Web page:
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Anime and Manga
- In Kodomo no Omocha, Sana's (adoptive) mother's ex-husband shows up at their house a couple of times asking for money. Of course, due to the comedic nature of the show, he's likely to be (harmlessly) blasted with some sort of large weapon, sending him flying away. Played with in that Sana and her mom's ex-husband don't actually consider themselves father-and-daughter, and legally-speaking, they're not—to go into greater detail:
- Shortly after she and her husband got divorced, Misako learned that she wouldn't be able to have children through biological means. Still wanting to have kids, Misako looked into adopting a child—after finding Sana (who was abandoned as a baby by her then-14-years-old biological mother, Keiko) and taking her to an orphanage, she was eventually able to legally adopt Sana as her daughter (and ended up raising her as a single parent).
- In Noein: Mo Hitori no Kimi e (To Your Other Self), both Haruka and Yu both seem to be being raised by single mothers and Haruka brings up child support and running away to Tokyo to live with her dad in an early episode. It turns out Yu's is just always at work, but Haruka's dad's monthly visits becomes a plot point when fellow quantum physicist Uchida plans to use it to catch him and get him to help her save the world from their mutual research. There's always bloody quantum.
- Yuki's divorced father Kurou visits him in the hospital more than halfway through Future Diary. However, a chance for father-son bonding isn't the real reason he's there...
- In 3-gatsu no Lion, the Kawamoto sisters' deadbeat dad divorced their mother years ago, before the youngest sister Momo was even born. Since their mother's passing they've lived with their grandfather. One day their father shows up again out of the blue, reopening painful wounds and trying to take advantage of the girls.
- In Tonari no Kashiwagi-san Sayaka arranges to meet with her father, and brings Kazuki along for moral support. She only wants to know one thing: Was it worth marrying her mother despite how it ended up? The answer is quite simple: Yes, because Sayaka was born.
- Happens in W.I.T.C.H., and gets its own subplot. Will's dad, Thomas Vandom, threatens to take Will away from her mother if the latter doesn't give him the huge sum of money he wants.
- Jonesy: Inverted, the title character's mother is the one who's usually away while Jonesy lives with her father and she eventually comes to visit in the 7th issue. Jonesy isn't too thrilled at this due to thinking that her mother left them and it comes to a head near the end of the issue. However her mother reveals that that wasn't the case: she and Jonesy's father separated due to marrying young and ultimately growing apart as they got older. Jonesy's father was the one who volunteered to look after her while her mother went to the city to study to be a lawyer. But Jonesy's mother makes it clear that she really does love her daughter (and always has), and comes visit whenever she's able to. Jonesy's mom even goes out of her way to get an apartment with a spare room so Jonesy could have some place to sleep when she visited her in the city.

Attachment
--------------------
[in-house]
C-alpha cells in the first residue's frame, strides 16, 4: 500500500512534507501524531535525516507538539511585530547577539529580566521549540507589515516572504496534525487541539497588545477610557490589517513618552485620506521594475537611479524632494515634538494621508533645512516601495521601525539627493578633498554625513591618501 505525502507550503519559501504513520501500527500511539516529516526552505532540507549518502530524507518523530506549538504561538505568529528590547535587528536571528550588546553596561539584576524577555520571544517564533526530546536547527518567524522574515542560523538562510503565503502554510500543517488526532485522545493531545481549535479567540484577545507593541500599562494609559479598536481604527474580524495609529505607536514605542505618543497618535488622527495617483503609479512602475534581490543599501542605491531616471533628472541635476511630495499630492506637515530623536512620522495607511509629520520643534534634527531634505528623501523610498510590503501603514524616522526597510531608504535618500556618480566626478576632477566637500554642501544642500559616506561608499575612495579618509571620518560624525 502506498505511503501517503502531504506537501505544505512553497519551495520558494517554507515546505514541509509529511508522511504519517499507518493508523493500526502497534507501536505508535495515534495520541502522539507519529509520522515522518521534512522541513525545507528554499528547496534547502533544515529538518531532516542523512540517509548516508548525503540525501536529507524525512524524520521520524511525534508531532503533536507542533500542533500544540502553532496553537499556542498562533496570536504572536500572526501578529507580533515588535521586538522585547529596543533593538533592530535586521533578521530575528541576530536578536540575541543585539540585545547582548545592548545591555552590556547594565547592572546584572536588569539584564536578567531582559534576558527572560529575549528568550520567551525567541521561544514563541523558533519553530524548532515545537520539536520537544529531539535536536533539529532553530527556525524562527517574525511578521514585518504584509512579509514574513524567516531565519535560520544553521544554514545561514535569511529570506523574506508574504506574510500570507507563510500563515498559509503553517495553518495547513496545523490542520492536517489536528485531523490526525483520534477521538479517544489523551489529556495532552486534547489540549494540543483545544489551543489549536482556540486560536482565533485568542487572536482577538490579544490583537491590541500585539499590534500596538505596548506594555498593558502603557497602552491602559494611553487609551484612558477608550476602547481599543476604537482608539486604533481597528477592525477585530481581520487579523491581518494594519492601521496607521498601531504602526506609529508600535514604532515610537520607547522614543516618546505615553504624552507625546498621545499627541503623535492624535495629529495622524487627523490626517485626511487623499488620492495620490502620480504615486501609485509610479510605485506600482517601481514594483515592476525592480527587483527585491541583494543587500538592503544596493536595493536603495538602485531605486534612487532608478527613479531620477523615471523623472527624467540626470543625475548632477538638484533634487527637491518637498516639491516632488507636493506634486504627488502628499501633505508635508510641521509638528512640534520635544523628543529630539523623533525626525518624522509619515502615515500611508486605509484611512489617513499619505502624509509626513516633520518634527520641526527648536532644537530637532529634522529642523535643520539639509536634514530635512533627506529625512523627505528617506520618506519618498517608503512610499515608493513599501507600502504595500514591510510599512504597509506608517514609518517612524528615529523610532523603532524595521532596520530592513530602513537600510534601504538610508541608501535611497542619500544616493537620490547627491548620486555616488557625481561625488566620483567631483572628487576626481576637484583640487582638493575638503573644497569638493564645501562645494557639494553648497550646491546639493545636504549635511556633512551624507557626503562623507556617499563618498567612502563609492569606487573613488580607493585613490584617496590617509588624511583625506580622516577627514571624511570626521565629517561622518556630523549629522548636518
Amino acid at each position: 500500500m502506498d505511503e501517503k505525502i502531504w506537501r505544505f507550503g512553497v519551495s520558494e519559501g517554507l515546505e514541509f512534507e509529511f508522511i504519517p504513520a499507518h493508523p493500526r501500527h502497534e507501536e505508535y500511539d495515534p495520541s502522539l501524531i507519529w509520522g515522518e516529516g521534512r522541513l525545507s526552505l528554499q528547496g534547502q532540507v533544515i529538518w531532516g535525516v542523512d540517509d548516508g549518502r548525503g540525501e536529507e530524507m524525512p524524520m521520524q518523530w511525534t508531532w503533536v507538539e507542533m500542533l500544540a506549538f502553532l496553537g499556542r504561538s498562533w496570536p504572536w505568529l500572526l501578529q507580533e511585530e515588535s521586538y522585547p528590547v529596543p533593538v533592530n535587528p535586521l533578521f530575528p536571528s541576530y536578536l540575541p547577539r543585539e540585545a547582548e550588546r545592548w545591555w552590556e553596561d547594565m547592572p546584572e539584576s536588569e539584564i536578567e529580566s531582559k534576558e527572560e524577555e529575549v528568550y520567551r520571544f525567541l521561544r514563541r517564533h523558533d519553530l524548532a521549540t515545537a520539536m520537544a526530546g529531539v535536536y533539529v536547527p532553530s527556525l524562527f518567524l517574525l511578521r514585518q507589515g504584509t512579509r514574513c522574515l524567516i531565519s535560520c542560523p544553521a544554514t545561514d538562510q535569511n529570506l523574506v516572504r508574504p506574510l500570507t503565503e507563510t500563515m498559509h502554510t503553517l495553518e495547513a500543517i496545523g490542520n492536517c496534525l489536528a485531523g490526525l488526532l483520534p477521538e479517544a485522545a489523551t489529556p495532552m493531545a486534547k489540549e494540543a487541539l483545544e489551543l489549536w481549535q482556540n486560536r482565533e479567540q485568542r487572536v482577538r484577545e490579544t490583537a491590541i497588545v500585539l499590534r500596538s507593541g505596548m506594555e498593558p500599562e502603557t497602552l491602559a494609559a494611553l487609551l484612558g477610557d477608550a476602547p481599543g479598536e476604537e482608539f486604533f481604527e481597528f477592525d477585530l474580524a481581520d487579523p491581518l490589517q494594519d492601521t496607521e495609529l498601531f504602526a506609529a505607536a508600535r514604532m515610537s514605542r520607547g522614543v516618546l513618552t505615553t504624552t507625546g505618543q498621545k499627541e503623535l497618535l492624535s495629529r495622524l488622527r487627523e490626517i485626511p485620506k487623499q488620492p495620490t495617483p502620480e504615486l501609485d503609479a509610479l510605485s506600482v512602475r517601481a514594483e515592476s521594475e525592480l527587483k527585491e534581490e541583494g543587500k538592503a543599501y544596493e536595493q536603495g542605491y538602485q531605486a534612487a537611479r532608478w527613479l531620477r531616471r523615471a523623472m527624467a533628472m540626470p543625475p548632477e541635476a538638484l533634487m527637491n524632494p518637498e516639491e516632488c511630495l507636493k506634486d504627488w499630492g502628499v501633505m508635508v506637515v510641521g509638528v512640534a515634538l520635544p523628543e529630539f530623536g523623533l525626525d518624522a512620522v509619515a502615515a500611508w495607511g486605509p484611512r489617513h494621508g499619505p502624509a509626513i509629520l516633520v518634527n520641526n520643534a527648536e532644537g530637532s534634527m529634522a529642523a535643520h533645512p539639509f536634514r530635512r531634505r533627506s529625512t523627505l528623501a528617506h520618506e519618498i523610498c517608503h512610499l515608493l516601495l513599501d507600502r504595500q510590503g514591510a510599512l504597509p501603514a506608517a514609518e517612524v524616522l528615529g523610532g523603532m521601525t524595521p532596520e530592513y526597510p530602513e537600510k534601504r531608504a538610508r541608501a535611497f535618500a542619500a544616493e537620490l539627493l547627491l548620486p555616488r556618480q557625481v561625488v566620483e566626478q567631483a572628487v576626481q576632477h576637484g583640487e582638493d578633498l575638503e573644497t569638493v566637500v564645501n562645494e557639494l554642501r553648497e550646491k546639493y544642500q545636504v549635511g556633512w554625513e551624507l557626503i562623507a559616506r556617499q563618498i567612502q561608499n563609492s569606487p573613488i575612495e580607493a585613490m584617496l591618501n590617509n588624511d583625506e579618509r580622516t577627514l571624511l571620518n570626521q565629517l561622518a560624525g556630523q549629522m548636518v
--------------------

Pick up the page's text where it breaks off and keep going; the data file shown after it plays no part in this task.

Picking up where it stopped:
- The Baby-Sitters Club movie had an example, where Kristy's Disappeared Dad visits for the summer. He only reveals himself to his thirteen-year-old daughter (ignoring his fifteen-, seventeen-, and seven-year-old sons), forcing her to keep it secret and basically lie to her family and friends all summer, before he leaves unexpectedly because his job prospect didn't pan out. The main series has another example where Dawn and Jeff's dad visits Stoneybrook briefly before a summer trip. He has breakfast with his ex-wife, her New Old Flame husband, and her stepdaughter. It's just as awkward as it sounds.
- The Spin-Off series, Friends Forever, had Kristy's dad get married again and finally remember that he has kids—because he wants the three oldest ones to be in the wedding. He doesn't even seem to remember that the youngest child (who was a baby when he left) exists, and is kind of a Jerk Ass throughout the whole thing.
- In the movie Armageddon, one of the guys who has to go to space visits his son. The mom doesn't tell the boy that this is his father, but that he's a salesman. Later, after taking part in a plan that saves the planet, they see the man on TV. When the boy says, "That salesman is on TV." The mom responds, "That's not a salesman. That's your dad."
- A similar thing happens at the end of The Long Kiss Goodnight.
- One that does not end well in The Rebound.
- Happens in Pay It Forward, when Trevor's estranged father suddenly shows up at the door. It doesn't work out between the two.
- The film Drive Me Crazy has Melissa Joan Hart's father visit her and take her on a hot-air balloon ride to bond. While up in the air, he gives her the book "Zen and the Art of Motorcycle Maintenance" to better understand him. She replies "This stupid book is supposed to explain why you're never around?" and flings it over the edge. Roger Ebert wrote in his review of the film that he cheered at this part.
- Another kind of inversion happens in Amelia's Notebook where Amelia gets a letter from her divorced father, then she comes to visit him. There still seems to be tension between her parents, though.
- In Animorphs Rachel is visited occasionally by her father, who lives in another city. She actually seems closer to him than to her mom because they have a lot in common.